Building the cathedral

Black and white photograph of a flattened building site with a church and spire adjacent

Excavations for the foundations in 1931. Photograph from the Stewart Bale collection.

The site for the cathedral on Brownlow Hill, occupied by the old Liverpool Workhouse, was purchased for £10,000 and cleared, and a fundraising programme was launched. On 5 June 1933 crowds gathered to watch the foundation stone being laid. First to be built was the crypt, a series of complex vaulted brick spaces, intended to be faced with granite.

Work was halted in 1941 because of the war. During the war the unfinished crypt was used as an air-raid shelter. Building was resumed after the war.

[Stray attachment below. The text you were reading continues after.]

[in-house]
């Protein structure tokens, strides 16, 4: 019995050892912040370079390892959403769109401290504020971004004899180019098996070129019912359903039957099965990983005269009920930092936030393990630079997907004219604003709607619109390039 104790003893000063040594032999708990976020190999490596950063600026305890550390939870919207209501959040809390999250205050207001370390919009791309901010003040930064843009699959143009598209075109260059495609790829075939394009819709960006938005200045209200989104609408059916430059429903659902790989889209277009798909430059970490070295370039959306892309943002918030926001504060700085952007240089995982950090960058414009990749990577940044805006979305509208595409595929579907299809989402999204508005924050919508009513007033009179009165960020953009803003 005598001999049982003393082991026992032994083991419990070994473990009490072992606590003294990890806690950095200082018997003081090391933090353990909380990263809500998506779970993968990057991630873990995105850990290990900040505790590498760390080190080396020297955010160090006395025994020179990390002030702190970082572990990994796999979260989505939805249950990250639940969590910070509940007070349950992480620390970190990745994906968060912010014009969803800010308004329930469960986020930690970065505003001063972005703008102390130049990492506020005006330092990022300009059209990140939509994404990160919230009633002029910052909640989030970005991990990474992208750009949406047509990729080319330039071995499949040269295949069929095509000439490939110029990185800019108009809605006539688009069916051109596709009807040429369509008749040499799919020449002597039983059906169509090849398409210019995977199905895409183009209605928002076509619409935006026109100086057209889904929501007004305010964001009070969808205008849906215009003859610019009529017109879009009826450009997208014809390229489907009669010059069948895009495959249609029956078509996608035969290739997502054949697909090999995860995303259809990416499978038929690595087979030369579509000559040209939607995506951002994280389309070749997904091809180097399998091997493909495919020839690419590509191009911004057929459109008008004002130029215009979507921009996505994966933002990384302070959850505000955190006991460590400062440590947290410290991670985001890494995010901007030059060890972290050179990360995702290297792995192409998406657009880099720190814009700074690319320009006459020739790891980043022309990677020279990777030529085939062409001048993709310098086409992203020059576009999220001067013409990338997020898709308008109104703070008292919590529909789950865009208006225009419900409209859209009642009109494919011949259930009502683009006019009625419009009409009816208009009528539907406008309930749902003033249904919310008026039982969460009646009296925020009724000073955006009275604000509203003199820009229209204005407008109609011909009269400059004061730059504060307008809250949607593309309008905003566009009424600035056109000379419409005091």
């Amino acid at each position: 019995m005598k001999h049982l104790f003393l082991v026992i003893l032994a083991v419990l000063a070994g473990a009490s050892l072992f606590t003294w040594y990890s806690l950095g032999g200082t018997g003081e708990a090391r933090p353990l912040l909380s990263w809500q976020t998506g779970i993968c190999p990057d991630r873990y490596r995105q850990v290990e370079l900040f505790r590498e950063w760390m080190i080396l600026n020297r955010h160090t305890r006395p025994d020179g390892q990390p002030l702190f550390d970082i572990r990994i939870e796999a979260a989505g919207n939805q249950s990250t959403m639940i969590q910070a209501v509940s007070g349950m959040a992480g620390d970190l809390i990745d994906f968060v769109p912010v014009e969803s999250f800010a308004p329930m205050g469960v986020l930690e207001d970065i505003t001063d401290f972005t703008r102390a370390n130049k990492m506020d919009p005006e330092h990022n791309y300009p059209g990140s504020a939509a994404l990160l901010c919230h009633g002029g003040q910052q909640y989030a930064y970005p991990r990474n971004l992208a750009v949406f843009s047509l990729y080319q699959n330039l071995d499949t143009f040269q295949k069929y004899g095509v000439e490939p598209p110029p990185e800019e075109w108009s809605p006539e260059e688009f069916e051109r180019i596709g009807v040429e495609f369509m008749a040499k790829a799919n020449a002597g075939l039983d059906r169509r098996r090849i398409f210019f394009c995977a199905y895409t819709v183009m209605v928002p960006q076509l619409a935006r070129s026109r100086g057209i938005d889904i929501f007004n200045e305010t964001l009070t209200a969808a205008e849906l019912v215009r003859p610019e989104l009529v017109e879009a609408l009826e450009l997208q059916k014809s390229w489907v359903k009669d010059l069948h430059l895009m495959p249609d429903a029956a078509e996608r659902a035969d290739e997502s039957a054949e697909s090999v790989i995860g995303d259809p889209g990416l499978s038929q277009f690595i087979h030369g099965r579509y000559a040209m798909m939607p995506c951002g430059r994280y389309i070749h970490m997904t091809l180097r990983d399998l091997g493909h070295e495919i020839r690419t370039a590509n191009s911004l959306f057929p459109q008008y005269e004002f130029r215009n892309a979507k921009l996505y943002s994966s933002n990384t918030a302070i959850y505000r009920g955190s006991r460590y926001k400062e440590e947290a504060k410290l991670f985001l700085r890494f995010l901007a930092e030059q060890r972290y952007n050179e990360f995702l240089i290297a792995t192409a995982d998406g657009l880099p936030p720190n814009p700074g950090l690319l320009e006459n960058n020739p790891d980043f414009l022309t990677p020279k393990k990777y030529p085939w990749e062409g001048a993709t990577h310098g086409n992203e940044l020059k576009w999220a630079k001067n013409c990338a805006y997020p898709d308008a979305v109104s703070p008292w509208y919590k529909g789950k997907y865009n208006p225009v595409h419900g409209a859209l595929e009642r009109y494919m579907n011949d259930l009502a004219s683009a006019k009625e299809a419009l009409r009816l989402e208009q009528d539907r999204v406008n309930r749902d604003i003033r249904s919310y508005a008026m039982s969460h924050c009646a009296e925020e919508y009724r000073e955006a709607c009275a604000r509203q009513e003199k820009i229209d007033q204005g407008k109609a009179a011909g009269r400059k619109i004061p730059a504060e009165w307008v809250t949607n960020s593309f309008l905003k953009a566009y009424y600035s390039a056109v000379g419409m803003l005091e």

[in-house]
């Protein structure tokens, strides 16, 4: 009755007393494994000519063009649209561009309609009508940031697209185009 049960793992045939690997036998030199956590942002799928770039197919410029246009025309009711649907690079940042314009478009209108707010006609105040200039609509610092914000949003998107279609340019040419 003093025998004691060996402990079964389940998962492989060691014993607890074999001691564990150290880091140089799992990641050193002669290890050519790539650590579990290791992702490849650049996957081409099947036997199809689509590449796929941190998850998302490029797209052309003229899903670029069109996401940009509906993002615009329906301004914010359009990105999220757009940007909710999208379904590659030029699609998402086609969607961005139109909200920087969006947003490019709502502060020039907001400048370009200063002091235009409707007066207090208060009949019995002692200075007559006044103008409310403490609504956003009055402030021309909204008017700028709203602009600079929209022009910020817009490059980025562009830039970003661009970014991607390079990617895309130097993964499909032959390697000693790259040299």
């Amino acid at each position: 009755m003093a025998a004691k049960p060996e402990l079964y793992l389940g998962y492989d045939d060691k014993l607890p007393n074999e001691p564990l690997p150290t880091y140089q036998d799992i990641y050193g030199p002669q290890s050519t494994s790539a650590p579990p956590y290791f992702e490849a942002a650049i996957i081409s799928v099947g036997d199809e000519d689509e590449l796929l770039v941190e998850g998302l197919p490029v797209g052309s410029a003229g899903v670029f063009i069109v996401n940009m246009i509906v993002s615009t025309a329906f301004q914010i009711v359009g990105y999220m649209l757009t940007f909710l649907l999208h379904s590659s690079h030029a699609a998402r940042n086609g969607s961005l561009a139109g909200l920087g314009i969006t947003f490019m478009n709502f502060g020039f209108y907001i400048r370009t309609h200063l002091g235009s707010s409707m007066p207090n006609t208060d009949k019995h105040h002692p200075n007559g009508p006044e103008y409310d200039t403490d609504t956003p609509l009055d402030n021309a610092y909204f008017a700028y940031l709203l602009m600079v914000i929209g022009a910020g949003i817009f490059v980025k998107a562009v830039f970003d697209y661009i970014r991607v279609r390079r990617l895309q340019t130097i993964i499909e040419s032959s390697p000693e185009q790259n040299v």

By 1953, Lutyens' original estimate of £3 million had risen to £27 million. In the changed atmosphere of the post-war period, the cathedral now seemed an impossible dream and Lutyens’ design was abandoned.

The architect Adrian Gilbert Scott was asked to design a smaller domed building, but this too was abandoned. In 1959 a competition was held for a smaller cathedral on the site. This was won by Sir Frederick Gibberd and his cathedral was opened in 1967.

Photograph of an outdoor service with a large crowd before steps and an altar

Laying the foundation stone.
Photograph from the Stewart Bale collection.